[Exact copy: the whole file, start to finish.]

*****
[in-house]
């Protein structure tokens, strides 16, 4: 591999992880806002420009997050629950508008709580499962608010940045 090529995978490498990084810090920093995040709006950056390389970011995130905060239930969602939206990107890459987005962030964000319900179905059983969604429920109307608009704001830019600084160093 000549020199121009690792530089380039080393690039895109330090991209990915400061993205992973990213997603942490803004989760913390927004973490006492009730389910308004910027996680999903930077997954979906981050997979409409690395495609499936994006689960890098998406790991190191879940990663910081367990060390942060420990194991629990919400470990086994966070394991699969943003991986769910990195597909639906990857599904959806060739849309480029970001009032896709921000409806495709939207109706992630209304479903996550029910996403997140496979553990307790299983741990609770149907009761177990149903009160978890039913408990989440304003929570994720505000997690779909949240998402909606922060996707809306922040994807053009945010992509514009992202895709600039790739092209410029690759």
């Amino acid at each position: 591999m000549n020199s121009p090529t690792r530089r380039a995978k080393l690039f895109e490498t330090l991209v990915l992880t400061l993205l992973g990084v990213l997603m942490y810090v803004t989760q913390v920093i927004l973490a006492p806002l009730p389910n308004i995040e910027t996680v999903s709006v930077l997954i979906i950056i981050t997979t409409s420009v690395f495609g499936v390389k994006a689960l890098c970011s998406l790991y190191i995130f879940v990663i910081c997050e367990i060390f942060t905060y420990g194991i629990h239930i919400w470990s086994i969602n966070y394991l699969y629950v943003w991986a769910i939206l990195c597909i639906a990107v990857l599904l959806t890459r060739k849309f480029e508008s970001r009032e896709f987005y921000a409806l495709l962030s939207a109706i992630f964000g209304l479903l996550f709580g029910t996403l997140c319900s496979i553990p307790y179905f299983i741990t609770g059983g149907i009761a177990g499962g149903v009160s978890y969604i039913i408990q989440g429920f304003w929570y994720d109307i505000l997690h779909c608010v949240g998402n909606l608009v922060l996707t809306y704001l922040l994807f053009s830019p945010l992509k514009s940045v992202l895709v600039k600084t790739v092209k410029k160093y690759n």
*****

[in-house]
């Protein structure tokens, strides 16, 4: 591999992880806002420009997050629950508008709580499962608010940045 090529995978490498990084810090920093995040709006950056390389970011995130905060239930969602939206990107890459987005962030964000319900179905059983969604429920109307608009704001830019600084160093 000549020199121009690792530089380039080393690039895109330090991209990915400061993205992973990213997603942490803004989760913390927004973490006492009730389910308004910027996680999903930077997954979906981050997979409409690395495609499936994006689960890098998406790991190191879940990663910081367990060390942060420990194991629990919400470990086994966070394991699969943003991986769910990195597909639906990857599904959806060739849309480029970001009032896709921000409806495709939207109706992630209304479903996550029910996403997140496979553990307790299983741990609770149907009761177990149903009160978890039913408990989440304003929570994720505000997690779909949240998402909606922060996707809306922040994807053009945010992509514009992202895709600039790739092209410029690759």
């Amino acid at each position: 591999m000549n020199s121009p090529t690792r530089r380039a995978k080393l690039f895109e490498t330090l991209v990915l992880t400061l993205l992973g990084v990213l997603m942490y810090v803004t989760q913390v920093i927004l973490a006492p806002l009730p389910n308004i995040e910027t996680v999903s709006v930077l997954i979906i950056i981050t997979t409409s420009v690395f495609g499936v390389k994006a689960l890098c970011s998406l790991y190191i995130f879940v990663i910081c997050e367990i060390f942060t905060y420990g194991i629990h239930i919400w470990s086994i969602n966070y394991l699969y629950v943003w991986a769910i939206l990195c597909i639906a990107v990857l599904l959806t890459r060739k849309f480029e508008s970001r009032e896709f987005y921000a409806l495709l962030s939207a109706i992630f964000g209304l479903l996550f709580g029910t996403l997140c319900s496979i553990p307790y179905f299983i741990t609770g059983g149907i009761a177990g499962g149903v009160s978890y969604i039913i408990q989440g429920f304003w929570y994720d109307i505000l997690h779909c608010v949240g998402n909606l608009v922060l996707t809306y704001l922040l994807f053009s830019p945010l992509k514009s940045v992202l895709v600039k600084t790739v092209k410029k160093y690759n």